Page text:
About this item
The History of Nursing is a complex, shifting discipline engaged in an ongoing search for identity and purpose. If its earliest works were celebratory narratives of ‘great deeds’ and ‘influential nurses’, dominated by biographies of Florence Nightingale and tropes of imperial womanhood, then from at least the 1970s, academics—drawn mainly from Women’s History and Nursing—have argued for a move from such uncritical stances and towards more analytical and nuanced approaches. Lately, Nursing History has been characterized by the ‘cultural turn’, with a shift in focus from class, gender, and race, to the study of practices, ideologies, and life-worlds. Characterized by an emphasis on history ‘from below’, it aims to recapture the experiences of both nurses and patients, and to recover voices that never found their way into mainstream histories of healthcare or society.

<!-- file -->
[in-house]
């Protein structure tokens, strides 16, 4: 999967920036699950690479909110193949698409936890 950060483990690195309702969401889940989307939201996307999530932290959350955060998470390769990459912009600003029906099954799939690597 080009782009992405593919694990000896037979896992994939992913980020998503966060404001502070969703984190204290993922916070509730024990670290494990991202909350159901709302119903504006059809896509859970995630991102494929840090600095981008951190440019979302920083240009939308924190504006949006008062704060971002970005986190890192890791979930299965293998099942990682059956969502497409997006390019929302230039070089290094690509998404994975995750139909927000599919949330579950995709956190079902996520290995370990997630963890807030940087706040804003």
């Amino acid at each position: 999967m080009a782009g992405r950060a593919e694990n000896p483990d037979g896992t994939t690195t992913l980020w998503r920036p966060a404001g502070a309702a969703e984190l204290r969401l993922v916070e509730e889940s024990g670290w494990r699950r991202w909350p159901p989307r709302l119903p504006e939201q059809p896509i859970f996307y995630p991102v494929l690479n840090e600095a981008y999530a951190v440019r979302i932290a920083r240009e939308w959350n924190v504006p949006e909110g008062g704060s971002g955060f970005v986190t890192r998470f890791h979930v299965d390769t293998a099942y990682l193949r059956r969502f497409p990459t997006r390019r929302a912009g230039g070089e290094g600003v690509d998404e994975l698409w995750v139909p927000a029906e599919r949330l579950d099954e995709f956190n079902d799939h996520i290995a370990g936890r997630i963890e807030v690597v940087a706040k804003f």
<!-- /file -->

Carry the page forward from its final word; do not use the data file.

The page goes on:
Now, a new title from Routledge’s Major Themes in Health and Social Welfare series meets the need for an authoritative reference work to make sense of this evolution. Edited by the Director of the UK Centre for the History of Nursing and Midwifery at the University of Manchester, The History of Nursing offers both a historiographical overview of disciplinary trends and a definitive omnibus of classic scholarship and rigorous research studies. Avoiding material which is tendentious, superficial, and otiose, it will be welcomed as an ‘über-anthology’of the most significant and valuable major works in the History of Nursing.